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little bit of time to get to know the music. and the solo that i had been asked to do luckily i had done before. so a massive rally. well just explain, what the piece of music is the lady who was meant to sing it unfortunately for her not very well. tell us what the piece of music is and you are obviously a music is and you are obviously a music graduate already, what happened from thereon in? so it was a concert with 17 soloists. but a lot of what we were doing and it 4—part harmony pieces and everyone had one so each. so a lot of the time we sang as a group which was quite daunting because i was thinking if i put words in the wrong place that will look terrible. and we can see you in this photo with them. 0ver those few days, what were you saying to them and crucially what were they saying to you because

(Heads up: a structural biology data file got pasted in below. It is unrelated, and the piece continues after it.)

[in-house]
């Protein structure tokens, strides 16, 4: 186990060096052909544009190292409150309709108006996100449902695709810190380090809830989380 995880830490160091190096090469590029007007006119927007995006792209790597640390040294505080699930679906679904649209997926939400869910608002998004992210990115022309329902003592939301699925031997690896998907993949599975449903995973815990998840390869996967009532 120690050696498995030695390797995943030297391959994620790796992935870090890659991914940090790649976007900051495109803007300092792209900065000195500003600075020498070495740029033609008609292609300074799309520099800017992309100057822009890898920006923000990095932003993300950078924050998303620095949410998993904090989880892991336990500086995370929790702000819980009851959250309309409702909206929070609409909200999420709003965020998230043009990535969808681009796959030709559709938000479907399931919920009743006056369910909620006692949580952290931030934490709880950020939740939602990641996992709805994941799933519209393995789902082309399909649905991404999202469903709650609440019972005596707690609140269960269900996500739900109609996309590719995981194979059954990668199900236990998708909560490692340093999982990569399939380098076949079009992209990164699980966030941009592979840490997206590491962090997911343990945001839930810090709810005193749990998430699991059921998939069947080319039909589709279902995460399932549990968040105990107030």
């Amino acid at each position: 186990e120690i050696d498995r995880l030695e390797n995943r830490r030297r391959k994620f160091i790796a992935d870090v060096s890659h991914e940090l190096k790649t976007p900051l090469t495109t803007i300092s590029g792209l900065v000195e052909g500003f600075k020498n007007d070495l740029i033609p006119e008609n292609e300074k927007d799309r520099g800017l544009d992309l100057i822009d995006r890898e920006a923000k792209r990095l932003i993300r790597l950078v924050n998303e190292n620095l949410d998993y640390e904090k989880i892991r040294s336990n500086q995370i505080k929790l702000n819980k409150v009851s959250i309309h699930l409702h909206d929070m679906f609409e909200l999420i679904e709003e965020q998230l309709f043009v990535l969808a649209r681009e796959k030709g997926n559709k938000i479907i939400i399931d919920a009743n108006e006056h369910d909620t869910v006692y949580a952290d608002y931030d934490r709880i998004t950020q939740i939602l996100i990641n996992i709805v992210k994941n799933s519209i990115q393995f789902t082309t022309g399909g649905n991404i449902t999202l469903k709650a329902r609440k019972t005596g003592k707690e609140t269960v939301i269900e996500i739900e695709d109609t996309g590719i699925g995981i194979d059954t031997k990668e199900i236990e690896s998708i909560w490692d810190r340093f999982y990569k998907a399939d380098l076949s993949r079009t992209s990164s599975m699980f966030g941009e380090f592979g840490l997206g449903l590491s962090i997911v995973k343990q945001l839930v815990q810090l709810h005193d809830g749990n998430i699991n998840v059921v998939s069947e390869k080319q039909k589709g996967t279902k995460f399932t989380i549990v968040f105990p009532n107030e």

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they knew you as a young girl who worked backstage in the cloakroom.|j think worked backstage in the cloakroom.” think they were almost as shocked as me, there were so lovely, really reassuring and very helpful. i knew one of them well because she taught me when i was very little, briefly. so she gave me the lowdown on what exactly i needed to learn, what to prioritise. so that was very helpful. 0n prioritise. so that was very helpful. on a scale of one to ten, how nervous were you on the night? by how nervous were you on the night? by the time the night came i knew i had the music under my belt but definitely, a nine or ten, had the music under my belt but definitely, a nine orten, i had the music under my belt but definitely, a nine or ten, iwas terrified. but very excited. and what happens now, you performed magnificently, you still have to work in the cloakroom? absolutely! looking forward to going back in september to start my shifts. effectively we get paid to watch one musicians and i learnt a lot doing